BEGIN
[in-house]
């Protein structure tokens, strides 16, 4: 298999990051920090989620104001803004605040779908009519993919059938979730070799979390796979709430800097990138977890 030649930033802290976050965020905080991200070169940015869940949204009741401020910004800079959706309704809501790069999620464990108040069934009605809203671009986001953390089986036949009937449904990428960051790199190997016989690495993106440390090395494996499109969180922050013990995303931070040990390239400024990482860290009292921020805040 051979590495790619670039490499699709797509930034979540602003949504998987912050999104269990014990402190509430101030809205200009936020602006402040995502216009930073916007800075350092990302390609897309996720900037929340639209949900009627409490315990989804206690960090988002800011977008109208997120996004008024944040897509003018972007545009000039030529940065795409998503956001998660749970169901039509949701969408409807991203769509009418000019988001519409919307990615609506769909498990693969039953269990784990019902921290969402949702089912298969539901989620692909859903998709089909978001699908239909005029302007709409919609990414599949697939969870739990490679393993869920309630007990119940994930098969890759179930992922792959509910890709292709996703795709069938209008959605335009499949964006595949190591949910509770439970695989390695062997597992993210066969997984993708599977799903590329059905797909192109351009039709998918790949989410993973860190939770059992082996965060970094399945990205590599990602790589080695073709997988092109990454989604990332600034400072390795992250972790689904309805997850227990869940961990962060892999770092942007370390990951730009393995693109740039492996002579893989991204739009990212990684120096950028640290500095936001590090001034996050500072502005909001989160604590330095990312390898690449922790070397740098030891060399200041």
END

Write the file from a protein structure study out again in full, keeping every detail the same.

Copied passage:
[in-house]
């Protein structure tokens, strides 16, 4: 298999990051920090989620104001803004605040779908009519993919059938979730070799979390796979709430800097990138977890 030649930033802290976050965020905080991200070169940015869940949204009741401020910004800079959706309704809501790069999620464990108040069934009605809203671009986001953390089986036949009937449904990428960051790199190997016989690495993106440390090395494996499109969180922050013990995303931070040990390239400024990482860290009292921020805040 051979590495790619670039490499699709797509930034979540602003949504998987912050999104269990014990402190509430101030809205200009936020602006402040995502216009930073916007800075350092990302390609897309996720900037929340639209949900009627409490315990989804206690960090988002800011977008109208997120996004008024944040897509003018972007545009000039030529940065795409998503956001998660749970169901039509949701969408409807991203769509009418000019988001519409919307990615609506769909498990693969039953269990784990019902921290969402949702089912298969539901989620692909859903998709089909978001699908239909005029302007709409919609990414599949697939969870739990490679393993869920309630007990119940994930098969890759179930992922792959509910890709292709996703795709069938209008959605335009499949964006595949190591949910509770439970695989390695062997597992993210066969997984993708599977799903590329059905797909192109351009039709998918790949989410993973860190939770059992082996965060970094399945990205590599990602790589080695073709997988092109990454989604990332600034400072390795992250972790689904309805997850227990869940961990962060892999770092942007370390990951730009393995693109740039492996002579893989991204739009990212990684120096950028640290500095936001590090001034996050500072502005909001989160604590330095990312390898690449922790070397740098030891060399200041």